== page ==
Once done, the overall effect was startling. A popular ponycar taken to its logical extreme, yet still in good taste. And to a level of handling and performance that exceeds even brand-new street machines. All told, it’s a personal best.
|Owner||Steve Priddle, Roseville, California|
|Cylinder Heads||OE aluminum, 2.165/1.590 valves, L92-style port with 68.4cc combustion chambers, 260cc rectangular intake ports|
|Rotating Assembly||OE, nodular iron crankshaft, powdered metal rods, hypereutectic aluminum pistons|
|Valvetrain||OE 1.7:1 investment-cast, roller trunnion rocker arms, OE pushrods, OE lifters|
|Camshaft||OE hydraulic roller (226/236-deg. duration at 0.050; 0.525/0.525-inch lift)|
|Induction||Granatelli intake, K&N conical air filter, Rick’s Tanks fuel tank (stainless)|
|Ignition||OE, machined TSP coil covers|
|Exhaust||Hedman Hedders 1 7/8-inch shorty headers with Flowmaster 50-series 2 1/2-inch mufflers|
|Ancillaries||American Autowire wiring kit|
|Built By||Gearhead Garage|
|Transmission||TREMEC TKO 600 with Ram LS billet steel flywheel, Sachs 11-inch hydraulic performance clutch set|
|Rear Axle||OE 10-bolt (narrowed 6 inches), 3.73:1 gears, posi, upgraded axles, Moser aluminum diff cover with adjustable girdle support|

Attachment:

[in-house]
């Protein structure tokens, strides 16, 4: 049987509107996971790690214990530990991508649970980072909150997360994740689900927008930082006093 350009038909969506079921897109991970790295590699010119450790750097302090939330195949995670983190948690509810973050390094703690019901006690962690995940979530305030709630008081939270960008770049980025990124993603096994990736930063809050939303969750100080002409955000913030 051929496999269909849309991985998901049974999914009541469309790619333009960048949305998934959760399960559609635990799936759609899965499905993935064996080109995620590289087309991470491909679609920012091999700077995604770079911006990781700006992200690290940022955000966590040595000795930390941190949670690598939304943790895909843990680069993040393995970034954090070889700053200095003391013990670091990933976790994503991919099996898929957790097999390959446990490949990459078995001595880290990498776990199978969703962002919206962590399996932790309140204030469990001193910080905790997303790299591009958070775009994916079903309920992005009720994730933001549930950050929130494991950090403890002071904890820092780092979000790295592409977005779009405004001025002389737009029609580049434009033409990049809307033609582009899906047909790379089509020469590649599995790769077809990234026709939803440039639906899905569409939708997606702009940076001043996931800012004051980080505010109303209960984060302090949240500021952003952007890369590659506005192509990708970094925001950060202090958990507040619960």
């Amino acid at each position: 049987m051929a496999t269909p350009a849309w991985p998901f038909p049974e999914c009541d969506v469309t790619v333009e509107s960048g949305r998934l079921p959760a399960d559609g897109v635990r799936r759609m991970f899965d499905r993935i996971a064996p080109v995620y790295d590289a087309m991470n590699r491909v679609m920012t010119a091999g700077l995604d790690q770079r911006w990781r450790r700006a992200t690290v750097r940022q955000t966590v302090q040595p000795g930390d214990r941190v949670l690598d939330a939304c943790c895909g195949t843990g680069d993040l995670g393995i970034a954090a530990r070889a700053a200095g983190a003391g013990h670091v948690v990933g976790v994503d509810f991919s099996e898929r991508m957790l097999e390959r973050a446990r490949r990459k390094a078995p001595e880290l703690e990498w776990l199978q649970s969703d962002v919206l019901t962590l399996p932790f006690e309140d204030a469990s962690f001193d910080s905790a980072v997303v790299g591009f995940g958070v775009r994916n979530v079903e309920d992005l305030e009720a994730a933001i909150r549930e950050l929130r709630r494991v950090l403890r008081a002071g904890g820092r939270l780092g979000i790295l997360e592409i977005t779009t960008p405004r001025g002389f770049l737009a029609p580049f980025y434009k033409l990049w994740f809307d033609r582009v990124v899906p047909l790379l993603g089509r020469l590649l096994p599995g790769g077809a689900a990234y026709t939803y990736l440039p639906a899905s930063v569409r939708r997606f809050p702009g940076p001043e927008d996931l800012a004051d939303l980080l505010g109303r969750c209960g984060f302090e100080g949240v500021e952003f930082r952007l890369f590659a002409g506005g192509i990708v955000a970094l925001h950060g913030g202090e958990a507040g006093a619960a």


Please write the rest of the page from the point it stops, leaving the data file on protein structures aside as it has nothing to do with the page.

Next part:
|Front Suspension||Speedtech Performance Pro Touring subframe with tubular A-arms, Viking coilovers, Hotchkis subframe connectors, splined sway bar|
|Rear Suspension||Chassisworks g-Link suspension with VariShock coilovers|
|Brakes||Wilwood 12.19-inch rotors, four-piston calipers, front; 12.19-inch rotors, four-piston calipers, rear; Wilwood master cylinder and proportioning valve; Hydroboost|
|Wheels & Tires|
|Wheels||Billet Specialties Pro Touring Grand Sport 18x8 front (4 7/8-inch backspacing), 20x12 rear (5 1/2-inch backspacing)|
|Tires||Michelin Pilot Super Sport 245/40 front, 335/30 rear|
|Upholstery||Shawn Katt for Gearhead Garage|
|Shifter||TREMEC SST Perfect Fit shifter with Lokar trim ring|
|Dash||Detroit Speed Inc. metal dash with custom fiberglass center console|
|Instrumentation||AutoMeter Pro-Comp Ultra-Lite gauges|
|Audio||Pioneer AVH-X5800BHS head unit with ARC speakers and subwoofer, mounted in custom package tray|
|HVAC||Vintage Air Gen IV|
|Bodywork||Full Talent Auto Restoration (Woodland, CA)|
|Paint By||Full Talent Auto Restoration|
|Paint||Daytona Yellow with charcoal metallic gray stripe|
|Hood||OE cowl induction|
Photography by Steve Temple